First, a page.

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Sonic & All-Stars Racing Transformed (X-Box 360 Review)

Have you ever bought a game you were really excited about only to be disappointed? I’m sure we all have. Have you ever tried to convince yourself that said game is actually better than you think it is? Perhaps. Sonic & All-Stars Racing Transformed (now known as SASRT from here on) fits into both categories.

Now before you all light the torches and raise those pitchforks let’s look at the facts; SASRT is the sequel to the warmly received Sonic & SEGA All-Stars Racing, a 2010 arcade racing game aimed at delivering a heap of fan service to SEGA fans. The game was set up in a way that relied on drifting to earn boost which would give you an edge in the races. Weapons and other items were also available to collect which also upped the stakes to a degree. While it was a fun game, all these things had been done before in Nintendo’s far more successful Mario Kart series.

So what does SASRT do to improve on this formula? Well the controls have been greatly improved and now the vehicles’ handling is much tighter and more responsive. All vehicles now have 3 transformations which allow you to drive on land, water and fly making SASRT a wonderful combination of games like Outrun 2, Hydro Thunder and After Burner Climax.

The sequel has set itself up to be quite a special little game and for the most part it succeeds. It’s also a wonderfully well presented little title and is considerably better looking than its’ predecessor. The soundtrack is also a brilliant throwback to the SEGA franchises it features, but instead of simply relying on the original tunes, SEGA have drafted in Richard Jacques to remix them all giving fans of SEGA music something exciting to look forward to.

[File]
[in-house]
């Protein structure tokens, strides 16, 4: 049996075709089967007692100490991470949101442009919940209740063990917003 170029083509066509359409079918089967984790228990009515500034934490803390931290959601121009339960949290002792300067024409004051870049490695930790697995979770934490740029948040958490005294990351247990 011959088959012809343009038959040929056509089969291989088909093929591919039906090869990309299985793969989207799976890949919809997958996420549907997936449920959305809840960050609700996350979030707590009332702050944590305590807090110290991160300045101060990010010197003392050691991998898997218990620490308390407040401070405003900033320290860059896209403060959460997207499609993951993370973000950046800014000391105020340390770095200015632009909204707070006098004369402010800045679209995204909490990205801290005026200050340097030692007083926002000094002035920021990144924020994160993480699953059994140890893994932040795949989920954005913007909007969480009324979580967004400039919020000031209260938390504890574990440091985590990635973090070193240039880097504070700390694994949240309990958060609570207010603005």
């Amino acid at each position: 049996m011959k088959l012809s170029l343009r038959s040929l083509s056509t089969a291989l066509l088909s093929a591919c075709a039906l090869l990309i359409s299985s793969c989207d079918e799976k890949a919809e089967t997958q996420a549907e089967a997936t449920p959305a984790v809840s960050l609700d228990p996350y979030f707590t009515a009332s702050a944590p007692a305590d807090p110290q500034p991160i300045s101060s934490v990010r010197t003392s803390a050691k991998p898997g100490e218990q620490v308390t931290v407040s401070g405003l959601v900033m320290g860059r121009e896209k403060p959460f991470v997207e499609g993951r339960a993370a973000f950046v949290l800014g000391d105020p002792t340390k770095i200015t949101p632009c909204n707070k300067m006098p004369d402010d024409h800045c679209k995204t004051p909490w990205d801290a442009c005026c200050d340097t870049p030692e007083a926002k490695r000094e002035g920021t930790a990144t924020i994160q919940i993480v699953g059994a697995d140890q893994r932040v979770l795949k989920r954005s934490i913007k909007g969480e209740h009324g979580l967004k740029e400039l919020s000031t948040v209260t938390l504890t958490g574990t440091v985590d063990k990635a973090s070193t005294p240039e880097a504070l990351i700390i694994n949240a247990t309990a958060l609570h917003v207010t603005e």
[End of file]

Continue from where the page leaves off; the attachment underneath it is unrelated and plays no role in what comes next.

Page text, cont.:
Our only complaint with the presentation comes down to the game’s liberal use of motion blur. The motion blur effect appears to be permanently set to ‘on’ and it leaves a slight haze over the visuals which we certainly found distracting. A shame because the game really excelled otherwise.

Now I know what you’re thinking; “I thought you said this game was disappointing!” Well it definitely is, but not for the reasons listed above. SASRT is disappointing because it completely fails to give you any information regarding the strengths of certain characters and how its’ RPG-style, levelling-up mechanic works.

Each character is able to level up 5 times. Game logic would indicate that this means your character’s skills increase as you level up, but not in SASRT. Levelling up means you unlock a mod which gives you certain stat perks to give your character an edge in certain fields like boost and handling. However, it does not increase your overall stats meaning your character is no better off at level 5 than he/she is at level 1. This is never explained. We personally wasted a considerable amount of time levelling up Vyse to discover that he was not really improving at all and didn’t have that winning edge.

Why is winning so important? Because winning earns you more stars that enable you to indulge the game’s fan service by unlocking more characters. Winning is obviously essential in that regard. Unfortunately it is stupendously difficult to win with a character who is not getting any better especially in the harder difficulties which offer more rewards.

This brings us back to the characters; certain characters are better suited for certain races and missions. Danica Patrick and NiGHTS are great speed characters while Amy and MeeMee are better handling characters, but once again the game decides to completely ignore this fact and not tell you. This means you can spend an awful lot of time repeatedly losing with lesser characters and there’s nothing you can do about it. Why release a game with unbalanced characters? Why would you ever want to use the characters that can’t win if the game insists on you winning? SASRT leaves you with this frustrating dilemma which can only be overcome by wasting time trying out different characters in the same situations.

SASRT had all the elements to improve on its’ predecessor and it almost achieves this. The controls and handling are vastly improved, the transforming mechanic is a brilliant addition and the visuals and soundtrack are superb. Unfortunately, the game itself is remarkably difficult thanks to its’ extremely unbalanced character roster and lack of explanation. Sorry SASRT; we really did try to like you.


Written by Sonic Yoda on 03/01/2013


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